|Boston Scientific won a CE mark for its Lotus valve.--Courtesy of Boston Scientific|
Boston Scientific ($BSX), the latest entrant into the transcatheter valve replacement space, has won a CE mark for its Lotus implant, nudging the company into an overseas market headlined by squabbles between Edwards Lifesciences ($EW) and Medtronic ($MDT).
The company touts Lotus as easier to position than its competitors, saying it's the only TAVR device that can be assessed in its final position before it's released, allowing surgeons to resheath and retrieve the implant in the middle of a procedure. In 6-month data released last month, patients demonstrated healthy rates of mean aortic valve pressure and charted low rates of paravalvular regurgitation, in which blood leaks from between the implant and cardiac tissues.
Now, Boston Scientific faces the uphill battle of competing with Edwards and its market-leading Sapien valves, not to mention Medtronic, which is gaining steam with its CoreValve and Engager devices, and 2013 Fierce 15 winner JenaValve, which has a boatload of VC cash to expand European adoption of its novel implant.
But the Massachusetts device giant is confident Lotus can carve out a space for itself in the market, Boston Scientific Structural Heart President Tom Fleming said, thanks in part to the implant's proprietary Adaptive Seal technology, which helps minimize paravalvular leakage.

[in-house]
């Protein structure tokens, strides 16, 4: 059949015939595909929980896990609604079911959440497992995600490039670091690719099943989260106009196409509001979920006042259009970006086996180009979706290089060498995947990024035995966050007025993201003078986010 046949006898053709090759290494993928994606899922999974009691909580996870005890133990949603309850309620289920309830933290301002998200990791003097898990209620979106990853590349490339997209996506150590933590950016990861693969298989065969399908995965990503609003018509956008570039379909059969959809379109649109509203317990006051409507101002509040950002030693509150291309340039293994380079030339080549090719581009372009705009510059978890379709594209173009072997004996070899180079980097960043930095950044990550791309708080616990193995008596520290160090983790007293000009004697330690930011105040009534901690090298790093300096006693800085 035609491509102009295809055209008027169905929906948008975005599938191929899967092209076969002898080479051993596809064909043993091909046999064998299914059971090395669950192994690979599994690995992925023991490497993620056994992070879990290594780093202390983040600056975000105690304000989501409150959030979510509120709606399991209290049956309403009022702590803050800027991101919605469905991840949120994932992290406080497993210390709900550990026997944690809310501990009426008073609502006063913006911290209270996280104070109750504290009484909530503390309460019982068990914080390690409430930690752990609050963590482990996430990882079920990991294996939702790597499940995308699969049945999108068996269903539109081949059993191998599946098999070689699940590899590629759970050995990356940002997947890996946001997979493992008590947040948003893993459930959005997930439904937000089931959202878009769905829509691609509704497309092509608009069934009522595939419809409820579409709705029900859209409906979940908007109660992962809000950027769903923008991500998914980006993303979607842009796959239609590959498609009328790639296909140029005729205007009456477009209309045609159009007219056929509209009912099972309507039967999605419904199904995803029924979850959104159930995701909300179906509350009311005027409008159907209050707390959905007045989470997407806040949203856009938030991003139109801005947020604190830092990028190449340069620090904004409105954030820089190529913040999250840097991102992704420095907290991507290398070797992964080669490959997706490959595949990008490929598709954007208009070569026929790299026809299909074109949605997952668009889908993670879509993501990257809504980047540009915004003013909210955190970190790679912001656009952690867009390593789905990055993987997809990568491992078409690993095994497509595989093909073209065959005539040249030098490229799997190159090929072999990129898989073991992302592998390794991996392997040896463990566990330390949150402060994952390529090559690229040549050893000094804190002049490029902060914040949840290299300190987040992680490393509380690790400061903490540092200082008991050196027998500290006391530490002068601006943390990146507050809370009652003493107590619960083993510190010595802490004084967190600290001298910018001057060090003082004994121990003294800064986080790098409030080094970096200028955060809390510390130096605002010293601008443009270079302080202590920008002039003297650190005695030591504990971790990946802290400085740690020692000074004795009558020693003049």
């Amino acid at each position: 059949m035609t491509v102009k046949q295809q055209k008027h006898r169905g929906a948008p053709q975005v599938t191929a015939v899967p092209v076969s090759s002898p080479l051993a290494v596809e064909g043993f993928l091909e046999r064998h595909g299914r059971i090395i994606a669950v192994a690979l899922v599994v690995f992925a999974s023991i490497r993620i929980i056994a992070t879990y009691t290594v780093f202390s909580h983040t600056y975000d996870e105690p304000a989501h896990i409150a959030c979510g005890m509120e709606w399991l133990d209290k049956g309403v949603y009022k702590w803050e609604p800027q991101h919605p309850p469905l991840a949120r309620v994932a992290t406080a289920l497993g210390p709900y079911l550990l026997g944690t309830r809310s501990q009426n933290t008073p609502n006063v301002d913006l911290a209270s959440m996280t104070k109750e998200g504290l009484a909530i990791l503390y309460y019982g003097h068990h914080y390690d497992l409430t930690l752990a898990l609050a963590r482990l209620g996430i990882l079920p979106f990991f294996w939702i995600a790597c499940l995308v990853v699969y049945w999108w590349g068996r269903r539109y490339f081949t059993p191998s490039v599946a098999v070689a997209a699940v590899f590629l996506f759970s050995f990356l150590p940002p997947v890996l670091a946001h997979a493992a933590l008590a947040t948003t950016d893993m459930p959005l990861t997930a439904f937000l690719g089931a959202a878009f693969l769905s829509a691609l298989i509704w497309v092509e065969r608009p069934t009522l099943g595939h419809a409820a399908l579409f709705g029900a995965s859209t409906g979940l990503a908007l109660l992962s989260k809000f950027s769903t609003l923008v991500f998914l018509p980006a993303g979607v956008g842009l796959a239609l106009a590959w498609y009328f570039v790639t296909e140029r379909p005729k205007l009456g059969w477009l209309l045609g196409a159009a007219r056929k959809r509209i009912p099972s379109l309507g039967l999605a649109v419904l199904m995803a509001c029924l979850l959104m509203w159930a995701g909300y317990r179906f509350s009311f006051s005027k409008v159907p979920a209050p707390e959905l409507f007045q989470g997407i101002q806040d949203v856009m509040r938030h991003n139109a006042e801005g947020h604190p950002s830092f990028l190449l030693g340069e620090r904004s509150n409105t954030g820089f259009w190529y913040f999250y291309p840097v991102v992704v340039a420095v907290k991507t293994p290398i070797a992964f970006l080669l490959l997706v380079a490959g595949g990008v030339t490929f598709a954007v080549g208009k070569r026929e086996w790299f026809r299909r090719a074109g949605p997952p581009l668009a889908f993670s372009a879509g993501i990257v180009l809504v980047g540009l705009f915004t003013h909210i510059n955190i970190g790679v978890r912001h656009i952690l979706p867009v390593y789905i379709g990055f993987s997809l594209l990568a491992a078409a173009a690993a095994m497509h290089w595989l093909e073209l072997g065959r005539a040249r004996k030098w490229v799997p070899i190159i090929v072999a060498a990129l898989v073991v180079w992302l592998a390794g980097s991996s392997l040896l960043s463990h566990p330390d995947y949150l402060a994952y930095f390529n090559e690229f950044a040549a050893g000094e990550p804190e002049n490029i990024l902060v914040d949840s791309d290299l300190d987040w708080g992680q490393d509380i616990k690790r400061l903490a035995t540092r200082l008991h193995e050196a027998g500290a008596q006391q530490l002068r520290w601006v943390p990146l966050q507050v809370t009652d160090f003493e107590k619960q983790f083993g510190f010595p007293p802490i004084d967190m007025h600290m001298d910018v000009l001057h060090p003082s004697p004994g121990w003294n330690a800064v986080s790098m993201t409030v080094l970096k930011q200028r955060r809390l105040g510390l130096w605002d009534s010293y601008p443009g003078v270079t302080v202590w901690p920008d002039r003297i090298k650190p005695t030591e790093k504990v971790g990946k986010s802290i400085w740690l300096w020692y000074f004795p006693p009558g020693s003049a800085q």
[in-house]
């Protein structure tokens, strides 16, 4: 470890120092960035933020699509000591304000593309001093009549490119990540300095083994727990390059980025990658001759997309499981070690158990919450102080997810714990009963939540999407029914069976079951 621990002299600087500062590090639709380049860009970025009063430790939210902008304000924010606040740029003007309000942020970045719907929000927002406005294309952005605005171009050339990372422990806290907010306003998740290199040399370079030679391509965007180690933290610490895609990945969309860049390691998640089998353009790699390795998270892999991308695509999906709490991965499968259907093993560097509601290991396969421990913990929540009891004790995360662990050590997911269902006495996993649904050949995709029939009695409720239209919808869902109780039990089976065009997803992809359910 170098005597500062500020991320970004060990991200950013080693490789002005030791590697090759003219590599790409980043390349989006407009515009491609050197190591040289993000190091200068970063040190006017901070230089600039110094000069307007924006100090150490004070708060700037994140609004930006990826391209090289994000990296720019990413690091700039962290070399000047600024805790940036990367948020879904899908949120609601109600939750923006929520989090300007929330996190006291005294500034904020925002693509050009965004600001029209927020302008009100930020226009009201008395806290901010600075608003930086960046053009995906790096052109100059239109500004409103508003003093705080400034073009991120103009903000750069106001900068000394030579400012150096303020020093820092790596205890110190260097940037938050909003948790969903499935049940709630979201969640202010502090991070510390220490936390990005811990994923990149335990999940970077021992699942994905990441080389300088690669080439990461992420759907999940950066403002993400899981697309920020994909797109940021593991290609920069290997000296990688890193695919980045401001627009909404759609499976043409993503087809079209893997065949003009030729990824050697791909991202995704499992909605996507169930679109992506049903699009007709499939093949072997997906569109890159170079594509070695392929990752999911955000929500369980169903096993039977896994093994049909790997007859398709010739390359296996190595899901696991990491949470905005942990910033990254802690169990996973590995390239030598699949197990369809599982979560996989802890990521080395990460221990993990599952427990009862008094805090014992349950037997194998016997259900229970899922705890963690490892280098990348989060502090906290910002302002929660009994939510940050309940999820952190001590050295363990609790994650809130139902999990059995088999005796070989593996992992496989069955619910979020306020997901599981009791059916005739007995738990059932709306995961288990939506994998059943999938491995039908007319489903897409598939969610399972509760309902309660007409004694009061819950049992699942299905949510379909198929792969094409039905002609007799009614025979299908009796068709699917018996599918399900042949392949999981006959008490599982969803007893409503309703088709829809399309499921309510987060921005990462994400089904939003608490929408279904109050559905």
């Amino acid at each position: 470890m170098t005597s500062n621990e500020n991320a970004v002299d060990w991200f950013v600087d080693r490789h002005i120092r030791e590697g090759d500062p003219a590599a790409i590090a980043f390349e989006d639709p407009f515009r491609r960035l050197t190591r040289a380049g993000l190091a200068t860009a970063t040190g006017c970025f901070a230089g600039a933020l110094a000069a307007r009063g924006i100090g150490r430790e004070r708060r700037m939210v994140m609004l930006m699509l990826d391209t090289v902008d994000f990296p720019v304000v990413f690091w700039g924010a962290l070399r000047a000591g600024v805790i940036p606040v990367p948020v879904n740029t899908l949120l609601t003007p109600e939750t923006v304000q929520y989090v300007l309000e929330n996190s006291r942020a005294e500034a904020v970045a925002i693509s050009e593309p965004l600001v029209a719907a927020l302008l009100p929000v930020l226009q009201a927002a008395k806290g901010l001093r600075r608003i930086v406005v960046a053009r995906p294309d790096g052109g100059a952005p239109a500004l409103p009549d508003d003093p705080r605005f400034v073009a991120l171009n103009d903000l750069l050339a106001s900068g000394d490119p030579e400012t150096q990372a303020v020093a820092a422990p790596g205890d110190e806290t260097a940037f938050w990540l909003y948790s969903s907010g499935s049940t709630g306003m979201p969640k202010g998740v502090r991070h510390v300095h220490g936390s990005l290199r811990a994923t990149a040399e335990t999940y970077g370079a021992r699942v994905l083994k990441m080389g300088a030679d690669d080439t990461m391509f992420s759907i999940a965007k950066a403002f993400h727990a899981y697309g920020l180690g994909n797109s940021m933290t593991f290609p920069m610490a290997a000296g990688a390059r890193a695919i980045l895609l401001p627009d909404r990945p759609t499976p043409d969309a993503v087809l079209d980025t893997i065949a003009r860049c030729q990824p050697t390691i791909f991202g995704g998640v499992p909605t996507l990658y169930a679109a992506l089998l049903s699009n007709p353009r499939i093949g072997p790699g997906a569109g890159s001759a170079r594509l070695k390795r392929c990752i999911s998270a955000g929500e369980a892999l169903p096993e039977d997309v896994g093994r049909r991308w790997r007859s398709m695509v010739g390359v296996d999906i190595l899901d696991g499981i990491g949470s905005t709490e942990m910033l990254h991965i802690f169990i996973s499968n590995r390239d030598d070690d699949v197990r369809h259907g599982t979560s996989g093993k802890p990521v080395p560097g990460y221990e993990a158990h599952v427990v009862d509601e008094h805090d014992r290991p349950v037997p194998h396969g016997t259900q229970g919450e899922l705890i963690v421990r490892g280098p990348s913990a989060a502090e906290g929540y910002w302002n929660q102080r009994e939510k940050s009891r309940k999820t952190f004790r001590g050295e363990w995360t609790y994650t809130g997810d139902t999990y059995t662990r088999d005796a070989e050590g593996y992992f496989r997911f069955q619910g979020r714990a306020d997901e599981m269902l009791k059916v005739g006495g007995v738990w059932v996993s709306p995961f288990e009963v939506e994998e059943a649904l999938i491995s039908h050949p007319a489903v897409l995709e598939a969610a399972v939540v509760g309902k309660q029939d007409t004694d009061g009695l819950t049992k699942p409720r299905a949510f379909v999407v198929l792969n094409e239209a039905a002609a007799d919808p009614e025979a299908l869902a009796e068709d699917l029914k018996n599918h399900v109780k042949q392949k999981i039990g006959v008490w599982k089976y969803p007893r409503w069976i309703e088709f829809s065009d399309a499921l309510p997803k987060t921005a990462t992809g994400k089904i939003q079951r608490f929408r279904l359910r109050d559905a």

"The Lotus valve system offers patients a new, effective treatment option and provides physicians unmatched positioning and placement capabilities," Fleming said in a statement. "It's the culmination of a decade of research and development and demonstrates our commitment to innovations that make a difference in the lives of patients."
Lotus is front and center among a spate of new technologies Boston Scientific is counting on to help right the ship of revenue. Adding a TAVI implant to the clot-busting Watchman and some new electrophysiology devices hauled in through M&A, the company is looking to diversify its products as it pursues sizable cuts to tamp down costs. This month, Boston Scientific announced plans to cut as many as 1,300 more jobs around the globe to save as much as $200 million a year.
- read the statement